Parts of a Branch, Alison’s Montessori

  • Biology, Botany 6-9
Parts of a Branch – Alison’s Montessori (Made in the US)
  • In primary classrooms, children as young at 3 are invited to take apart and put together wooden puzzles with small knobs. These puzzles offer exposure to biology: parts of turtle, parts of a flower, parts of a seed, etc… Children learn that things have parts, learn to name them, locate them, and create booklets.
  • In elementary classrooms, children from 6 to 12 continue their study of biology through a plethora of materials. This time, they learn about detailed parts, and functions of the components of the biology they study. Often times, elementary learners work with nomenclatures cards, missing the tangibility of wooden materials.
  • The puzzle, Parts of a Branch, revives the interest of work through the manipulation of every little part of a branch: bud, stem, node, internode, and axil. This is how we learned the functions of each part of a branch:


  • Parts of a Branch Puzzle, 5 wooden labels, and Control Chart
  • Parts of a Branch Nomenclature Cards (6 labeled descriptions cards, 12 labels, 6 pictures, 6 labeled pictures, 6 cloze test description)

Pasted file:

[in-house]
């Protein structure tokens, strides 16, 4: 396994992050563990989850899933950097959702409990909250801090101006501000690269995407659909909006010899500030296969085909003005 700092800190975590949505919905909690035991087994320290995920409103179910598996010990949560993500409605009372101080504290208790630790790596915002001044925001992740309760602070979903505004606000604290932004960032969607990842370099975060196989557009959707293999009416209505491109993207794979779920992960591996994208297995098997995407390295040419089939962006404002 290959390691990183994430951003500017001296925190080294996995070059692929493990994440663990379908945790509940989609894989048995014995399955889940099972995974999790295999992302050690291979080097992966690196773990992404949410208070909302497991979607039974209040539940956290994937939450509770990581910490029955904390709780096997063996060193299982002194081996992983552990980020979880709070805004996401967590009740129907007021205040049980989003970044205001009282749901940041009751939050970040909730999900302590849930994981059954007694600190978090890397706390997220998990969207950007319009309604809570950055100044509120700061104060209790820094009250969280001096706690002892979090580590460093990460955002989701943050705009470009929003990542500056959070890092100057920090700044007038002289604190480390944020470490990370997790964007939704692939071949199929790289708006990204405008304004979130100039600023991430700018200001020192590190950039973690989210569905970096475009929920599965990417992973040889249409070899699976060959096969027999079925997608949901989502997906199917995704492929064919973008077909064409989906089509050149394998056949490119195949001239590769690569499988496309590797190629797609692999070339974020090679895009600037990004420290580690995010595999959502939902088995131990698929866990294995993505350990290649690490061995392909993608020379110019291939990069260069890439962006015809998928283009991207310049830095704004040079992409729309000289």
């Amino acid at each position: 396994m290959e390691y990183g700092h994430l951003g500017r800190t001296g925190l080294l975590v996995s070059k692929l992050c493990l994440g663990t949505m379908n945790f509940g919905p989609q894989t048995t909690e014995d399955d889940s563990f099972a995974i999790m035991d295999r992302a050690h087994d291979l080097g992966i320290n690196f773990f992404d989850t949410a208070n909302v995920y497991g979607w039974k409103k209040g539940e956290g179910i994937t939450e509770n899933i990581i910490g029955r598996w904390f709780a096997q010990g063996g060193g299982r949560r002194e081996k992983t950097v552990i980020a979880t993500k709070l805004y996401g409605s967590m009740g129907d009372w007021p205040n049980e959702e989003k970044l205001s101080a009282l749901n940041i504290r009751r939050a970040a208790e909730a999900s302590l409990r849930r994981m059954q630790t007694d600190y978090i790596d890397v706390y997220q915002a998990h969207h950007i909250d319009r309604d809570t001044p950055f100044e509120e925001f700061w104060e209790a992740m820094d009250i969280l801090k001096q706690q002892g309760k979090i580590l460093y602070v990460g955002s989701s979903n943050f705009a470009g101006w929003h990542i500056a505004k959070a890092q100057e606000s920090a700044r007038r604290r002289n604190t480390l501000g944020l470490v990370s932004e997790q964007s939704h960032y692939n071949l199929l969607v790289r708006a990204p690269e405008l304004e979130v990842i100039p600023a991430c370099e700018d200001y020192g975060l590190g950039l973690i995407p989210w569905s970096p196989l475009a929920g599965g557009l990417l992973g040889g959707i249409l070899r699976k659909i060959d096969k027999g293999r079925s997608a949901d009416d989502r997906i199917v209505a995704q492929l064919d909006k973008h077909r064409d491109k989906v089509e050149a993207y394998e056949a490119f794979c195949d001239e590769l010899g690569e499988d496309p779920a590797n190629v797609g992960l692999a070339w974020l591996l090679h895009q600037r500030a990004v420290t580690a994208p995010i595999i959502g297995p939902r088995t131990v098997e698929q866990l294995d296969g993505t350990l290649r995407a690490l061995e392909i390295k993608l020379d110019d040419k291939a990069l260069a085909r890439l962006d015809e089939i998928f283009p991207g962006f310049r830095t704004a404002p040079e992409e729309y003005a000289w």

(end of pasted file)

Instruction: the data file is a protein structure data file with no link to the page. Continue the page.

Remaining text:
• A reproducible booklet with cloze test.
  • A booklet with all parts described
  • A reproducible blackline diagram of a branch
Using different specimens

How it works

  • With my lower elementary learner, we went on a walk and looked for patterns in branches. We observed that many branches were oblique and usually shooting upwards.
  • We picked a couple of specimens to add to our learning experience.
  • We observed the specimens, and compared them to the puzzle. We named all the parts on the puzzle, took the it apart, and labeled it. This way, we could see all the parts individually.
  • After exploring the different parts using the puzzle, we read the Nomenclature booklet to learn the definition of each parts. We used the Nomenclature cards (picture/label/labeled description). We will use the cards with the cloze test when we are more familiar with the descriptions.
  • Finally, my little learner was happy to get to his favorite part, coloring and labeling the Blackline diagram of a branch. He took the opportunity to add some leaves venation.
  • The next time he works with the puzzle, and the nomenclature cards, he will have the choice to use the cloze test cards, and the reproducible booklet, which offer different challenges.

Disclosure: this experience was made possible thanks to Alison’s Montessori for having the confidence in their house-made products, and letting us try the puzzle at no cost, with no requirement on my part. I do write unbiased honest reviews, because I only write about products that work for us.

The fun part for the children!
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